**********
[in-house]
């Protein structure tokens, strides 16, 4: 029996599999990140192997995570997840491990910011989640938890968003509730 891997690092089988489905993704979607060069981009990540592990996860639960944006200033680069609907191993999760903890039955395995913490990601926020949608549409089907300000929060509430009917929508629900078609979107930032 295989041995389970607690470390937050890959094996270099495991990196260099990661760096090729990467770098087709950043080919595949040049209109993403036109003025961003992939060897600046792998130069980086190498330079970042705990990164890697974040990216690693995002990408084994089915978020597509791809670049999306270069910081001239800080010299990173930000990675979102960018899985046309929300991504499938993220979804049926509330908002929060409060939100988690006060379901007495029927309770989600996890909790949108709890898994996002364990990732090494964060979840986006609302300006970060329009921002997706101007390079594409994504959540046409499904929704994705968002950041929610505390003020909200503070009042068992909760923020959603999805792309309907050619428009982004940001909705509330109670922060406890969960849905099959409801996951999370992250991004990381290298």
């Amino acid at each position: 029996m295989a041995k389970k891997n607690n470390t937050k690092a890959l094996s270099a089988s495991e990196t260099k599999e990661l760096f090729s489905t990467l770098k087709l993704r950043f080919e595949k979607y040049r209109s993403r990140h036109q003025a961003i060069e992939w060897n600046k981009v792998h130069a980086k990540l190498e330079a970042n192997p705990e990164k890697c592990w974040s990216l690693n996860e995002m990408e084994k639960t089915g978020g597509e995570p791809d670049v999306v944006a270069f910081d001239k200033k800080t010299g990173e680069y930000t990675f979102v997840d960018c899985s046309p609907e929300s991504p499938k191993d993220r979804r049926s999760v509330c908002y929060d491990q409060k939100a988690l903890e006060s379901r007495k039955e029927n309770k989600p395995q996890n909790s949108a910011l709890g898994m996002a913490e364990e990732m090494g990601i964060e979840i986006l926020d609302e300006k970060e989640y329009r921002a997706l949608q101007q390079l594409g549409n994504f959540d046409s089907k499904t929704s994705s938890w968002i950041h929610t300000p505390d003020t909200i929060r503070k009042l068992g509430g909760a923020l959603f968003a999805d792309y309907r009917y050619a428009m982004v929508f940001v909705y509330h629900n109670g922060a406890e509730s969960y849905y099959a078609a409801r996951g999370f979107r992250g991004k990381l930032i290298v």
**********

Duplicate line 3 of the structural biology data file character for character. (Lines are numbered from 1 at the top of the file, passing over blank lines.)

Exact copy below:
């Amino acid at each position: 029996m295989a041995k389970k891997n607690n470390t937050k690092a890959l094996s270099a089988s495991e990196t260099k599999e990661l760096f090729s489905t990467l770098k087709l993704r950043f080919e595949k979607y040049r209109s993403r990140h036109q003025a961003i060069e992939w060897n600046k981009v792998h130069a980086k990540l190498e330079a970042n192997p705990e990164k890697c592990w974040s990216l690693n996860e995002m990408e084994k639960t089915g978020g597509e995570p791809d670049v999306v944006a270069f910081d001239k200033k800080t010299g990173e680069y930000t990675f979102v997840d960018c899985s046309p609907e929300s991504p499938k191993d993220r979804r049926s999760v509330c908002y929060d491990q409060k939100a988690l903890e006060s379901r007495k039955e029927n309770k989600p395995q996890n909790s949108a910011l709890g898994m996002a913490e364990e990732m090494g990601i964060e979840i986006l926020d609302e300006k970060e989640y329009r921002a997706l949608q101007q390079l594409g549409n994504f959540d046409s089907k499904t929704s994705s938890w968002i950041h929610t300000p505390d003020t909200i929060r503070k009042l068992g509430g909760a923020l959603f968003a999805d792309y309907r009917y050619a428009m982004v929508f940001v909705y509330h629900n109670g922060a406890e509730s969960y849905y099959a078609a409801r996951g999370f979107r992250g991004k990381l930032i290298v």